13. 13.
    Chalmers PN, Mall NA, Moric M, et al. Does ACL reconstruction alter natural history?: a systematic literature review of long-term outcomes. J Bone Joint Surg Am. 2014;96(4):292–300.CrossRefGoogle Scholar
  14. 14.
    Ringler MD, Shotts EE, Collins MS, Howe BM. Intra-articular pathology associated with isolated posterior cruciate ligament injury on MRI. Skelet Radiol. 2016;45(12):1695–703.CrossRefGoogle Scholar
  15. 15.
    Zhang GY, Zheng L, Shi H, Ji BJ, Feng Y, Ding HY. Injury patterns of medial patellofemoral ligament after acute lateral patellar dislocation in children: correlation analysis with anatomical variants and articular cartilage lesion of the patella. Eur Radiol. 2017;27(3):1322–30.CrossRefGoogle Scholar
  16. 16.
    Riboh JC, Cole BJ, Farr J. Particulated articular cartilage for symptomatic chondral defects of the knee. Curr Rev Musculoskelet Med. 2015;8(4):429–35.CrossRefGoogle Scholar
  17. 17.
    Chu CR, Convery FR, Akeson WH, Meyers M, Amiel D. Articular cartilage transplantation. Clinical results in the knee. Clin Orthop Relat Res. 1999;360:159–68.CrossRefGoogle Scholar
  18. 18.
    Fischer M, Koller U, Krismer M. The use of fresh allografts in osteochondrosis dissecans of the lateral femoral condyle. Oper Orthop Traumatol. 2006;18(3):245–58.CrossRefGoogle Scholar
  19. 19.
    Ghazavi MT, Pritzker KP, Davis AM, Gross AE. Fresh osteochondral allografts for post-traumatic osteochondral defects of the knee. J Bone Joint Surg Br. 1997;79(6):1008–13.CrossRefGoogle Scholar
  20. 20.
    Meric G, Gracitelli GC, Gortz S, De Young AJ, Bugbee WD. Fresh osteochondral allograft transplantation for bipolar reciprocal osteochondral lesions of the knee. Am J Sports Med. 2015;43(3):709–14.CrossRefGoogle Scholar
  21. 21.
    Lee BS, Bin SI, Kim JM, Kim WK, Choi JW. Survivorship after meniscal allograft transplantation according to articular cartilage status. Am J Sports Med. 2017;45(5):1095–101.CrossRefGoogle Scholar
  22. 22.
    Gobbi A, Karnatzikos G, Kumar A. Long-term results after microfracture treatment for full-thickness knee chondral lesions in athletes. Knee Surg Sports Traumatol Arthrosc. 2014;22(9):1986–96.CrossRefGoogle Scholar
  23. 23.
    Gobbi A, Nunag P, Malinowski K. Treatment of full thickness chondral lesions of the knee with microfracture in a group of athletes. Knee Surg Sports Traumatol Arthrosc. 2005;13(3):213–21.CrossRefGoogle Scholar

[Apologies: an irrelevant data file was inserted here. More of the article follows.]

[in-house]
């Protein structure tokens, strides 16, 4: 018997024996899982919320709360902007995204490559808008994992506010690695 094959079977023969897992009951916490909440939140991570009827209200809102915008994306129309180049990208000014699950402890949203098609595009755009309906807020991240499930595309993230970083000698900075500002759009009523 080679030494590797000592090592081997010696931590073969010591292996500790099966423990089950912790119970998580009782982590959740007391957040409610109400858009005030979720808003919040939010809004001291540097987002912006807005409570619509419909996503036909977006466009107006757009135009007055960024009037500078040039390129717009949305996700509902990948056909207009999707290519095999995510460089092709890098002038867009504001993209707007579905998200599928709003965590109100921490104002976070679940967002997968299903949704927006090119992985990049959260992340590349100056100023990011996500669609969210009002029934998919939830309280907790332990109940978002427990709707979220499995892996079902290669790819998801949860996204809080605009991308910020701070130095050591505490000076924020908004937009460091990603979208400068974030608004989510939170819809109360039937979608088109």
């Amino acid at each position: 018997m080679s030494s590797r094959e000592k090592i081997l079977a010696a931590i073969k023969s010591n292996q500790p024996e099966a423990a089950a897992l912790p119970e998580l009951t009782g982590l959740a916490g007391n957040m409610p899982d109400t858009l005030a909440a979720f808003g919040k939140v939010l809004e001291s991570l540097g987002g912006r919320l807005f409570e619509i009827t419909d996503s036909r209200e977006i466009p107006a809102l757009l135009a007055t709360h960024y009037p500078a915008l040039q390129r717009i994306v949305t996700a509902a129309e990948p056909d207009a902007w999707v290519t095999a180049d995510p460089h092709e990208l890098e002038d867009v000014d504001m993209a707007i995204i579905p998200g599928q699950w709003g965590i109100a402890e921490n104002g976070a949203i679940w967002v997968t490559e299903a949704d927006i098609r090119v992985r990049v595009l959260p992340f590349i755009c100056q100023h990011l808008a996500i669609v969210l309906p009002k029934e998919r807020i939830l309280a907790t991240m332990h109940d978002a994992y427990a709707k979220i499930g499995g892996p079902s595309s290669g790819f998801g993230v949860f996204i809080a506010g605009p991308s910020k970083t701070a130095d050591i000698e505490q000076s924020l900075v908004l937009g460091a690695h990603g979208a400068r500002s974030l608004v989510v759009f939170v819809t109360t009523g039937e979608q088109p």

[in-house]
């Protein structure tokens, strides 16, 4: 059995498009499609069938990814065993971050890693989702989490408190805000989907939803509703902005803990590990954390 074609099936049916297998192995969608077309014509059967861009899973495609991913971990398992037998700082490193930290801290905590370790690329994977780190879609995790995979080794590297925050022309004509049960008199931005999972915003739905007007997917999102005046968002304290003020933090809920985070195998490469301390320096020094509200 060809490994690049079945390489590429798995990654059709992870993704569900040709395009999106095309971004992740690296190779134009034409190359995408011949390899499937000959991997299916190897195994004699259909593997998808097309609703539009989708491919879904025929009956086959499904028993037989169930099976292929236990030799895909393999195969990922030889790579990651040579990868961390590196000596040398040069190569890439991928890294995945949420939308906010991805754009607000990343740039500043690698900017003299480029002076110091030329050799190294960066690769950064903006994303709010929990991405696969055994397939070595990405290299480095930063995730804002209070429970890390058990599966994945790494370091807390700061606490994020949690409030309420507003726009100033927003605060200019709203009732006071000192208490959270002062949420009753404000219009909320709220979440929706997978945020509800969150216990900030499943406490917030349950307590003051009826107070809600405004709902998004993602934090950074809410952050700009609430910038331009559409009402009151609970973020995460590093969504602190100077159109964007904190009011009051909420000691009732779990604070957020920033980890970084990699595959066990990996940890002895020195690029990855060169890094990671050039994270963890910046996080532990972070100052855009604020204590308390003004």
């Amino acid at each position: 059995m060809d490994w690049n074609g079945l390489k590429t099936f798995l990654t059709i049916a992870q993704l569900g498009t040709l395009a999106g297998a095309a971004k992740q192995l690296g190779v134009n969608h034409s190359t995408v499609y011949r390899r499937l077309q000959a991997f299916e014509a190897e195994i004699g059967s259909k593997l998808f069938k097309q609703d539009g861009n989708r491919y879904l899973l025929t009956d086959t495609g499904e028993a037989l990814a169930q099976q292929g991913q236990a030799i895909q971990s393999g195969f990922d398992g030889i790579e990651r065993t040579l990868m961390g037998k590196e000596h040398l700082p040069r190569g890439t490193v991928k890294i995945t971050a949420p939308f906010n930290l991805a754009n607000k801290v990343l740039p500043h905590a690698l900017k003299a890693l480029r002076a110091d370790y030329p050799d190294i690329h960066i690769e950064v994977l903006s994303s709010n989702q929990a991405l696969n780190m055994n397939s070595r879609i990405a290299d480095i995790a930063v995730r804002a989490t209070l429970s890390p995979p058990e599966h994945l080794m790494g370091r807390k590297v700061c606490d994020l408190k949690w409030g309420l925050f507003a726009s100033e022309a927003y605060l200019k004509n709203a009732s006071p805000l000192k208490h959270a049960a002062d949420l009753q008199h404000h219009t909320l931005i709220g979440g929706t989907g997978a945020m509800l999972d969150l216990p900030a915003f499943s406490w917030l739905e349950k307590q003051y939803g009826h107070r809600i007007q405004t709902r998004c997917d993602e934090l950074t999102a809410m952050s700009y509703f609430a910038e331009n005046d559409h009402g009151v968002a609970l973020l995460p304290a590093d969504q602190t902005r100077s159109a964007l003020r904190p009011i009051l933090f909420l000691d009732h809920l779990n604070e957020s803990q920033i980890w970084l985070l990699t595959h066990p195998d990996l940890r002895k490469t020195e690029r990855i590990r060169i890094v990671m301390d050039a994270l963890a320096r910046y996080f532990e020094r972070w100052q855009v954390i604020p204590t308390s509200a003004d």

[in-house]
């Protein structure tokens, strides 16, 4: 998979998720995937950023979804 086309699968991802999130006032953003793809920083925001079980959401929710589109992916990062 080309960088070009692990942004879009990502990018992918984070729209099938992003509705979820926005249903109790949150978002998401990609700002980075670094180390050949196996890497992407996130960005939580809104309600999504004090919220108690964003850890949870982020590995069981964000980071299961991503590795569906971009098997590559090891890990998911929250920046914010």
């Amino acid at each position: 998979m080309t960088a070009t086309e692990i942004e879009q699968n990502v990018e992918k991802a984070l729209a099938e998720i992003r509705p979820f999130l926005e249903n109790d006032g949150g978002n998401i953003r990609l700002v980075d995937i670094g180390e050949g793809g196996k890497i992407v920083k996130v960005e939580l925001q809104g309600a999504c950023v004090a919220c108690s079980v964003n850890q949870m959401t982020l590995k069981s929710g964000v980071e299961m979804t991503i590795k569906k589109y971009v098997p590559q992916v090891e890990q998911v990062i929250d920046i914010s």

24. 24.
    Chahla J, Dean CS, Moatshe G, Pascual-Garrido C, Serra Cruz R, LaPrade RF. Concentrated bone marrow aspirate for the treatment of chondral injuries and osteoarthritis of the knee: a systematic review of outcomes. Orthop J Sports Med. 2016;4(1):2325967115625481.CrossRefGoogle Scholar
  25. 25.
    Kon E, Buda R, Filardo G, et al. Platelet-rich plasma: intra-articular knee injections produced favorable results on degenerative cartilage lesions. Knee Surg Sports Traumatol Arthrosc. 2010;18(4):472–9.CrossRefGoogle Scholar
  26. 26.
    Gobbi A, Whyte GP. One-stage cartilage repair using a hyaluronic acid-based scaffold with activated bone marrow-derived mesenchymal stem cells compared with microfracture: five-year follow-up. Am J Sports Med. 2016;44(11):2846–54.CrossRefGoogle Scholar
  27. 27.
    Siclari A, Mascaro G, Kaps C, Boux E. A 5-year follow-up after cartilage repair in the knee using a platelet-rich plasma-immersed polymer-based implant. Open Orthop J. 2014;8:346–54.CrossRefGoogle Scholar

Copyright information

© Springer Nature Switzerland AG 2019

Authors and Affiliations

  • Brian Waterman
    • 1
  • Annabelle Davey
    • 2
  • Michael L. Redondo
    • 3
  • Brian J. Cole
    • 3
    Email author
  1. 1.Wake Forest School of MedicineWinton-SalemUSA
  2. 2.University of Vermont, College of MedicineBurlingtonUSA
  3. 3.Department of Orthopedic SurgeryRush University Medical CenterChicagoUSA

Personalised recommendations